Senior Capstone Projects

student going over capstone work with a professor

The Senior Capstone Project pairs each student with a faculty member toward the end of their junior year to develop an individualized research project to be completed during their senior year. The project can be experimental, computational, and/or theoretical. Students present their progress via publication-formatted written reports and conference-style talks presented to faculty and fellow students. Every year, select capstone and other student research projects are presented at professional meetings or lead to publications in refereed physics journals. The capstone component of the physics program gives our students a competitive edge when seeking admission into preferred graduate programs or entry into the job market.

Study Abroad Programs

multiple students and their professor with fishing nets in a body of water

There’s no better way to gain knowledge of another culture than to experience it firsthand. Gain a new perspective on your major and develop cross-cultural skills to prepare for your career. Our faculty-led study abroad programs provide you with an opportunity to conduct research while learning about different cultures. Find the resources you need to start planning your study abroad adventure. 

International Experience
Working abroad in different countries, cities, and cultures allow you to grow personally and professionally in a different work environment while gaining perspective on living in an unfamiliar city. Take your first step for co-op abroad with this introduction to International Experience from the RIT Office of Career Services and Cooperative Education.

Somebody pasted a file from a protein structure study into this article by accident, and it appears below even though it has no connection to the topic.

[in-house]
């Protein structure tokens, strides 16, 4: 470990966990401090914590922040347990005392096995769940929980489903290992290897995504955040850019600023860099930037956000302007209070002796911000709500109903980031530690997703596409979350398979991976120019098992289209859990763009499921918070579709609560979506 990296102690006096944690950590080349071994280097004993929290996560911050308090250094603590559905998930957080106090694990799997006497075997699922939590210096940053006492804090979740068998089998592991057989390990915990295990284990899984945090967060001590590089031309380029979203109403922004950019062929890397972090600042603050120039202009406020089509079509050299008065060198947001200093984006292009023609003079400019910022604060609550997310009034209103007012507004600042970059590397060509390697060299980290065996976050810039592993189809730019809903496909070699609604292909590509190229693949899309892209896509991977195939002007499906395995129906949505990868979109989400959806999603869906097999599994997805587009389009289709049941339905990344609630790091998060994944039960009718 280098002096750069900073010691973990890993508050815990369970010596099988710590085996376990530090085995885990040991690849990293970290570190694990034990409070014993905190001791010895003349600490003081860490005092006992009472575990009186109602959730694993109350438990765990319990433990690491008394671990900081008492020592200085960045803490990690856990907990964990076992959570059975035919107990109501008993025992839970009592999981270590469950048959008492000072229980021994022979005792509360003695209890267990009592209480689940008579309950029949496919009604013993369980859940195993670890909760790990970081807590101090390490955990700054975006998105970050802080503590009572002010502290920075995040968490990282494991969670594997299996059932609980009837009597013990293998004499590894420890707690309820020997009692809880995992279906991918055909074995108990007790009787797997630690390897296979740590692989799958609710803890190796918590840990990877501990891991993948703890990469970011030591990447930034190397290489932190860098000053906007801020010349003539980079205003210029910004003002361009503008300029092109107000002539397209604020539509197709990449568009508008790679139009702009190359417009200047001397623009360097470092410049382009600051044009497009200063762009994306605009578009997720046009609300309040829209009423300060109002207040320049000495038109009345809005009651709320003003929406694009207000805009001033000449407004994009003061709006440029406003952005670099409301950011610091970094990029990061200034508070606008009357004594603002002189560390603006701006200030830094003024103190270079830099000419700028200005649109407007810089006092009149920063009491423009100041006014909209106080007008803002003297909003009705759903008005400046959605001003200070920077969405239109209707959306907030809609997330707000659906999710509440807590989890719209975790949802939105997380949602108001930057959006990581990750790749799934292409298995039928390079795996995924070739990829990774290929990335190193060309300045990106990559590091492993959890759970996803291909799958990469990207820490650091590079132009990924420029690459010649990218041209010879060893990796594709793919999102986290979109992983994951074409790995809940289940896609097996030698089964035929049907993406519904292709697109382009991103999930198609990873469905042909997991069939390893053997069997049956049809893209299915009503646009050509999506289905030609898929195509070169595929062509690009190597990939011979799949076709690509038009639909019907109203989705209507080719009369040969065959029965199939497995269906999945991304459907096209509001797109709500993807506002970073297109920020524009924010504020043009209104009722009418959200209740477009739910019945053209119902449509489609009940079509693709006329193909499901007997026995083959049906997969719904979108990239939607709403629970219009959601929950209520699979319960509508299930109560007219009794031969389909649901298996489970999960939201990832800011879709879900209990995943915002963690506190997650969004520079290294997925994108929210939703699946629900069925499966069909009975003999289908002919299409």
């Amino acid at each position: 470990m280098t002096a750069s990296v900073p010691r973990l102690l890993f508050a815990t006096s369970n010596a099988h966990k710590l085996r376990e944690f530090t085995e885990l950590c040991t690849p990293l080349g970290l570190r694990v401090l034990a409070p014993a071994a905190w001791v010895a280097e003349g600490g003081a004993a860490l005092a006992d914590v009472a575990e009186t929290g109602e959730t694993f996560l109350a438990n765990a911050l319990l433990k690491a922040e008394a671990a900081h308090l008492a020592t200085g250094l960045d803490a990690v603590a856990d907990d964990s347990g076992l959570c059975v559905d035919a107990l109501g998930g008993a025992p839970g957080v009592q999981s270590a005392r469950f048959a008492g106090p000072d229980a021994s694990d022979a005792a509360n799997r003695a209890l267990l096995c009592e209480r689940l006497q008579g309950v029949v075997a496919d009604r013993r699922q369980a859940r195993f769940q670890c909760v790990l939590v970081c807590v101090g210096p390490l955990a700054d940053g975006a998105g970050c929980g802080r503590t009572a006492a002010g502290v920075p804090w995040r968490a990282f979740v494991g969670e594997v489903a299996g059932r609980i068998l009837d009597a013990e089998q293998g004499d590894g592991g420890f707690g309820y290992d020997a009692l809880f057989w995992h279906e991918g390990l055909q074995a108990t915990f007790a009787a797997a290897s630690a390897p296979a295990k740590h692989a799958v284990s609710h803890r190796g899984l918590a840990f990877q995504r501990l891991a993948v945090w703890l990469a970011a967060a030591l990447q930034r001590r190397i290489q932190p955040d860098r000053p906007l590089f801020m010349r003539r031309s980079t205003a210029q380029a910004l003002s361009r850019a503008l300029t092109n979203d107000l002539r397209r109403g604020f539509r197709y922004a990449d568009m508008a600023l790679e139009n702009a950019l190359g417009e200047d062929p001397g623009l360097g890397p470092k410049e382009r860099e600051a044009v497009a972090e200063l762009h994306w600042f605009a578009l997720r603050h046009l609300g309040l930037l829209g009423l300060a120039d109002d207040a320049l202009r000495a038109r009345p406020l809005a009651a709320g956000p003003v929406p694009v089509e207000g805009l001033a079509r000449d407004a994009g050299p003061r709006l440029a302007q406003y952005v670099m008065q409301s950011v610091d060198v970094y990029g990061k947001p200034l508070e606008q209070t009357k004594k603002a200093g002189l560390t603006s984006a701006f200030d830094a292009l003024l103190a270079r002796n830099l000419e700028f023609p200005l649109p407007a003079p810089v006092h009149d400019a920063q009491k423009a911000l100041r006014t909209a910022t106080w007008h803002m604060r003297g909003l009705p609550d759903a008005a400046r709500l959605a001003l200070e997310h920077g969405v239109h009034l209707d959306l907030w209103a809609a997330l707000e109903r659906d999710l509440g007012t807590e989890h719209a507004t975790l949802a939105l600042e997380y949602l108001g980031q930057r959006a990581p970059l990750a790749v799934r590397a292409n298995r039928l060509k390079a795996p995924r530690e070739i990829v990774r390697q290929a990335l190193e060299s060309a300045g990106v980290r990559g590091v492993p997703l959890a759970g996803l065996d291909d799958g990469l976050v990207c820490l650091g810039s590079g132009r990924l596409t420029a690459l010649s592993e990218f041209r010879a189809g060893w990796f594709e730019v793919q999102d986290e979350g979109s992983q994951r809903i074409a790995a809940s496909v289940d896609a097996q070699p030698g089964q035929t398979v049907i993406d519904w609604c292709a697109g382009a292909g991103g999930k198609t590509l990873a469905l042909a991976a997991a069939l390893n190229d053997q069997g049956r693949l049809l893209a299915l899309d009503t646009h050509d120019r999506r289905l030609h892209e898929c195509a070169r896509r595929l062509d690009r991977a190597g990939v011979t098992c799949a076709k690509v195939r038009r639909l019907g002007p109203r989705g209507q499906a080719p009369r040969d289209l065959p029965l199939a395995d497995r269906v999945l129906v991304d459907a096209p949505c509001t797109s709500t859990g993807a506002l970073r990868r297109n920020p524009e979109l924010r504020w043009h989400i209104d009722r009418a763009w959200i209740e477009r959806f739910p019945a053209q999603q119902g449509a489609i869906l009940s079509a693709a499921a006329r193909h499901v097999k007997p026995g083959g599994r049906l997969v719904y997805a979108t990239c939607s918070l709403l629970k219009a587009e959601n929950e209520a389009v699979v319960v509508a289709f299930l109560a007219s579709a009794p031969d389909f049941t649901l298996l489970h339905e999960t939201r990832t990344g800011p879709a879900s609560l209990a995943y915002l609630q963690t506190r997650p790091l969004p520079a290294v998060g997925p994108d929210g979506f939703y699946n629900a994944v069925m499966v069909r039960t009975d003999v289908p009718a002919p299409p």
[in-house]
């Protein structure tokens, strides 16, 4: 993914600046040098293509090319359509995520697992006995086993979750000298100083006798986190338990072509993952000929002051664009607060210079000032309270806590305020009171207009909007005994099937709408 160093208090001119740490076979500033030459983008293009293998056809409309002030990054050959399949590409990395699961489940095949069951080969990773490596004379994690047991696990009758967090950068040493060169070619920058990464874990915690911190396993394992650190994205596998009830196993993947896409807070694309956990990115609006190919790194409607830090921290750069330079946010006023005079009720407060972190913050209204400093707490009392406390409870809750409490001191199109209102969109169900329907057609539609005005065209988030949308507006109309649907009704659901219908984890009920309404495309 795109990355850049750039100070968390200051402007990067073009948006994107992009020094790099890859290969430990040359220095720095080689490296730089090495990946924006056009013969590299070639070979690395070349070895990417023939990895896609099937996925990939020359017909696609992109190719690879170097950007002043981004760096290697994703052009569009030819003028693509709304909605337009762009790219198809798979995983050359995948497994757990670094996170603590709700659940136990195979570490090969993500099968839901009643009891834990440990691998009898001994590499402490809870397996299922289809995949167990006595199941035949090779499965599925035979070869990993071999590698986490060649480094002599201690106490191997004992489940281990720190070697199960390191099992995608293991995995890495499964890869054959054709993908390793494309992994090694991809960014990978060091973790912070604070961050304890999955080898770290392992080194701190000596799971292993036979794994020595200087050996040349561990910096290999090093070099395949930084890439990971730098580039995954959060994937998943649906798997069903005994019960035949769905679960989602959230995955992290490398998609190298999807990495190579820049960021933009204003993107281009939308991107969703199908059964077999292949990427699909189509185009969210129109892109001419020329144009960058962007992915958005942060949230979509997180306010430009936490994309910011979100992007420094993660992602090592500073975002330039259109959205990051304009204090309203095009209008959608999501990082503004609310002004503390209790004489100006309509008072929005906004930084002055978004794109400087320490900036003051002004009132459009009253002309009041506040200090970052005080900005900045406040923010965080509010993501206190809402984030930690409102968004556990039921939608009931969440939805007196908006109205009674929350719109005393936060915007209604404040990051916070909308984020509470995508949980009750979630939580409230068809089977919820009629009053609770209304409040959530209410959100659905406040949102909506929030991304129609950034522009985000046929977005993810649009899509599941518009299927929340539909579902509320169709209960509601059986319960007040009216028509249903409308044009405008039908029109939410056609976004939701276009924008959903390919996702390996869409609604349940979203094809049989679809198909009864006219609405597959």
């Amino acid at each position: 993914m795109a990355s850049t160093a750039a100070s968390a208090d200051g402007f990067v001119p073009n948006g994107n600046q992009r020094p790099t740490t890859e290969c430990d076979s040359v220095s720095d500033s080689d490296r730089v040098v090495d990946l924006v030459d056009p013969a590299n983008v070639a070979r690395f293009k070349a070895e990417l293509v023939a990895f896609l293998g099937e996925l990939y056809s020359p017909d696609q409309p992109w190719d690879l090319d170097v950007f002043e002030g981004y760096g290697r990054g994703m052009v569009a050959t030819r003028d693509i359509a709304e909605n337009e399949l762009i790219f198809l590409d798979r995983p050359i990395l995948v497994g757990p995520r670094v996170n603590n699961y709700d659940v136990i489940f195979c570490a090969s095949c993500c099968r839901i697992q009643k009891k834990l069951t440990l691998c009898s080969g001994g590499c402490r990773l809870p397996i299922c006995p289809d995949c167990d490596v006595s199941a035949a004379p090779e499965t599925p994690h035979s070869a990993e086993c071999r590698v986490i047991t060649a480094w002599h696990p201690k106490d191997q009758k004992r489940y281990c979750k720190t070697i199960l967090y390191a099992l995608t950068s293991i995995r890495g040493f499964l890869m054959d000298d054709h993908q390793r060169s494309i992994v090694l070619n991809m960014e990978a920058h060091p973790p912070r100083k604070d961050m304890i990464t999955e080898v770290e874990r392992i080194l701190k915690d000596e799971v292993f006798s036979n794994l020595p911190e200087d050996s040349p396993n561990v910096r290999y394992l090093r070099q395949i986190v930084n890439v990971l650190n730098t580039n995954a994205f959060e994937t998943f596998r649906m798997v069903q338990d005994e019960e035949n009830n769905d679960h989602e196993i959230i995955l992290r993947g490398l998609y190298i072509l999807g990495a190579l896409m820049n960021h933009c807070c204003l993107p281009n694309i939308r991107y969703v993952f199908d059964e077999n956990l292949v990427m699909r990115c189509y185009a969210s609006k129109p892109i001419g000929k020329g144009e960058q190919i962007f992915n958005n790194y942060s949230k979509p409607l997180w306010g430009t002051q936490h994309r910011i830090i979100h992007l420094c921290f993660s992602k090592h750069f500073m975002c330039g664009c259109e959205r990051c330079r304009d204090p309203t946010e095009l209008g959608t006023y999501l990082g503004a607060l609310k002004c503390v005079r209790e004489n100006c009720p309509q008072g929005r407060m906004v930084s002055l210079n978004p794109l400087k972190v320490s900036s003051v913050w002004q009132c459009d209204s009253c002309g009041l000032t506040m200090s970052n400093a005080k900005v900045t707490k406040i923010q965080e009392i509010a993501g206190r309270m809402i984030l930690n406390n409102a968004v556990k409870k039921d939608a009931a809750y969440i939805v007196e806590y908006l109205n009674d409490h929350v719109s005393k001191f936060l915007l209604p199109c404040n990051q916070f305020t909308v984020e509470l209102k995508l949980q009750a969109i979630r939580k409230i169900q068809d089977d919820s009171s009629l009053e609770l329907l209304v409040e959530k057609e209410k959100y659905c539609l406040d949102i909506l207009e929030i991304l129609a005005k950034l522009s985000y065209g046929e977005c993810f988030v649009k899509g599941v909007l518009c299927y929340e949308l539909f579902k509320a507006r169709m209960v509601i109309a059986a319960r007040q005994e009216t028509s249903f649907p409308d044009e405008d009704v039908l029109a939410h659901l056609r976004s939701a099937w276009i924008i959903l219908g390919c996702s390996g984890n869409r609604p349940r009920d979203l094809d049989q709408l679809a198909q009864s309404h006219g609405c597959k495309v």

Fast Forward Summer Research Program

student and professor wearing safety goggles while working in a lab

The Fast Forward program provides a small group of incoming freshman students with exposure to scientific theory, application skills, and a jump start on their College of Science experience. Student's work will contribute to a faculty mentors research program through a 4-week laboratory experience and the presentation of their work in the Undergraduate Research Symposium. 

Cooperative Education and Internships

person in a lab holding a bottle of biofuel

Cooperative education (co-op) provides an opportunity to put classroom lectures, textbook theories, laboratory research, and your personal initiative to the ultimate test—performance in the workplace. The Office of Career Services and Cooperative Education at RIT provides a variety of workshops, webinars and panels on a wide range of career and job search strategy topics.

Cooperative education provides our students with a competitive advantage over science graduates from other colleges and universities. In some programs, co-op can begin as early as the summer after freshman year, but it typically takes place during third and fourth years. Students can alternate semesters of academic study with co-op work periods—full-time, paid work experiences in positions related to their major.